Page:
Cover Story July 2013

Driving the New Dragon Economy

Welsh target Tokyo for exports and investment

  • Pharma, biotech, telecoms, jewellery, food
  • Warm welcome, near key markets, value
  • Brands feature history, heritage, quality

Japanese corporations hold Welsh engineering and technological prowess in high esteem, while consumers in Japan are keen on the high-end, niche products that are increasingly emerging from Welsh firms.

And, judging from the consumption of Welsh ales and ciders at the 12 June British Embassy Tokyo reception, the Japanese have a soft spot for Welsh exports that come in kegs and bottles.

The Fujisawa Male Choir sang Welsh songs at the event.

The reception was held at the official residence of British Ambassador Tim Hitchens to mark a visit to Japan both by Edwina Hart, the Welsh government’s minister for Business, Enterprise, Technology & Science, and the Wales national rugby union team.

“There has been significant investment from Japan into Wales, with the first such investment back in 1972”, said Ambassador Hitchens. “And many of those early entrants are present there to this day”.

According to the ambassador, the three key attractions that draw Japanese to do business in Wales are the very warm Welsh welcome, the easy access to significant markets in the rest of the UK and in Europe, as well as the affordability of investing in Wales compared with other parts of the UK.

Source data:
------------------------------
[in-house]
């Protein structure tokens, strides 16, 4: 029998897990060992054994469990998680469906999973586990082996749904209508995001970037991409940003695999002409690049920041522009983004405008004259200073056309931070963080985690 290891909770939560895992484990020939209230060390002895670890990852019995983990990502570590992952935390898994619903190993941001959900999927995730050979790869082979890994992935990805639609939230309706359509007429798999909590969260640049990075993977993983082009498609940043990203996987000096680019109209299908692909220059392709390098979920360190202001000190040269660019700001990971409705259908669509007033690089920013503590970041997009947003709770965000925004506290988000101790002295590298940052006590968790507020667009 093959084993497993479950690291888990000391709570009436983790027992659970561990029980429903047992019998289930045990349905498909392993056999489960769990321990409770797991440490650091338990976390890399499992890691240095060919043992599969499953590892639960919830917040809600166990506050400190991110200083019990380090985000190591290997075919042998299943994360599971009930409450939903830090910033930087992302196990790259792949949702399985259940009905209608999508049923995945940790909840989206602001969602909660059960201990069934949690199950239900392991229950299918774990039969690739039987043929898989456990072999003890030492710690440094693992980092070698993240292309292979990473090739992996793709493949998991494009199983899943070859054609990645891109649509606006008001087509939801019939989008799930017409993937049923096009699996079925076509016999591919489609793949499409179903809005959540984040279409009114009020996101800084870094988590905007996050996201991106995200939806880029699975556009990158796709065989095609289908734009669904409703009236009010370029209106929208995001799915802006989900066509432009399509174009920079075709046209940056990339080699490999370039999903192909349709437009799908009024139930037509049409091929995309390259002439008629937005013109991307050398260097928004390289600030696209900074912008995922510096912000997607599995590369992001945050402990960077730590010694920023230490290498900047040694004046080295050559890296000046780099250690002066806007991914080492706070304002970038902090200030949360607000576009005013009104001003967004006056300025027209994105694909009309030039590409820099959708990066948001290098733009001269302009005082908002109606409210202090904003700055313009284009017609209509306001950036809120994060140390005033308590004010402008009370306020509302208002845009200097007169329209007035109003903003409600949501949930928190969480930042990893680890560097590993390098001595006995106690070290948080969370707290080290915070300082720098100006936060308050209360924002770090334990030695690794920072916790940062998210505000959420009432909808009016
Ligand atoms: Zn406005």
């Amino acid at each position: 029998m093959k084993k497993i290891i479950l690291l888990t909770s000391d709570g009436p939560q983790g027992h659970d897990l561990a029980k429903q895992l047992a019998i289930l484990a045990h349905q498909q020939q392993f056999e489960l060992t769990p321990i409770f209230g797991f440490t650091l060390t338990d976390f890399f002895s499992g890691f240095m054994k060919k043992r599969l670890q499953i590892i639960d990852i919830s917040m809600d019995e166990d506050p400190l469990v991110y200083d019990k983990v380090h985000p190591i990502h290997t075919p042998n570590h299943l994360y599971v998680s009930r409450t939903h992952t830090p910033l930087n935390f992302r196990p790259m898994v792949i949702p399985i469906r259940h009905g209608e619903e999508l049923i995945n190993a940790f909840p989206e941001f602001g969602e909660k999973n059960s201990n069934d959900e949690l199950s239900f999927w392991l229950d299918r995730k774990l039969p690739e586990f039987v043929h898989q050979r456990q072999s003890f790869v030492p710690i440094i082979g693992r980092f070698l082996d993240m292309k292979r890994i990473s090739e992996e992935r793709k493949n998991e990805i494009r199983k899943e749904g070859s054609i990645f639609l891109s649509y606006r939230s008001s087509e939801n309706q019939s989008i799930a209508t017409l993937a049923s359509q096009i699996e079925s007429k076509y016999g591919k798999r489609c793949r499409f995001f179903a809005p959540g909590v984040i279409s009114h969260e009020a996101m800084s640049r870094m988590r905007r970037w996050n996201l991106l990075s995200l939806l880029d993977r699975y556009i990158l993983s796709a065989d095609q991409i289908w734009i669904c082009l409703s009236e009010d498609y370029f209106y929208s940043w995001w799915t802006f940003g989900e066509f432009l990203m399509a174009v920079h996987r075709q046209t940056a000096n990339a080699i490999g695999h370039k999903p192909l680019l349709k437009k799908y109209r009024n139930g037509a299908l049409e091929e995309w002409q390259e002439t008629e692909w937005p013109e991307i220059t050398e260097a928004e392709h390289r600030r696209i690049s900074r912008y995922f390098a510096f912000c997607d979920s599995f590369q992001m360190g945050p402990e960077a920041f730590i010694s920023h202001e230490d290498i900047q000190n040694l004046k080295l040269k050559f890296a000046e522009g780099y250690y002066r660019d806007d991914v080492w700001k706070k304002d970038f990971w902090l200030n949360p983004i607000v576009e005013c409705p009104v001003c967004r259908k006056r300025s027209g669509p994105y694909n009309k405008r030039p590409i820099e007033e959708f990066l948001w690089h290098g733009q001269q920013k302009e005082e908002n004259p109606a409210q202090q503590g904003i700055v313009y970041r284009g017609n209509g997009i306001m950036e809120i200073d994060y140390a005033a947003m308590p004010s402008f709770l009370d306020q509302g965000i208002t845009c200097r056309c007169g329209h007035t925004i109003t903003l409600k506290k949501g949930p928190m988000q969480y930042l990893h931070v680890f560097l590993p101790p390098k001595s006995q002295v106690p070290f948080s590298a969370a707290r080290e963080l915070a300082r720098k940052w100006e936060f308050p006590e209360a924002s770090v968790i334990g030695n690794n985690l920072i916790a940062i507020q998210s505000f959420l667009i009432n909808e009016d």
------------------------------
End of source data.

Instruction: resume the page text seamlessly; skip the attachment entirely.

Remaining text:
Standing beside the Welsh flag, Hart echoed the sentiments and underlined the importance of the “enduring and excellent relationship that has developed” between Japan and Wales. Hart and the rest of the Welsh government team were also keen to promote the eight firms that were taking part in the eight-day trade mission.

“Our aims can be summed up as [acquiring] more exports and more exporters”, Paul James, manager of International Trade Programmes and Contracts for the Welsh government, told BCCJ ACUMEN.

“There seems to be so much talk now about China and opportunities that might exist there, but we’re actually really trying to target Japan at the moment”, said James, who is on his third trade mission to Japan.

“We see this as a market with fantastic opportunities because there are more than 120mn people [in Japan], who are largely affluent and generally have pretty sophisticated tastes. The companies here like our technology and there is a business structure in place that is similar to what we have in the UK”, he explained.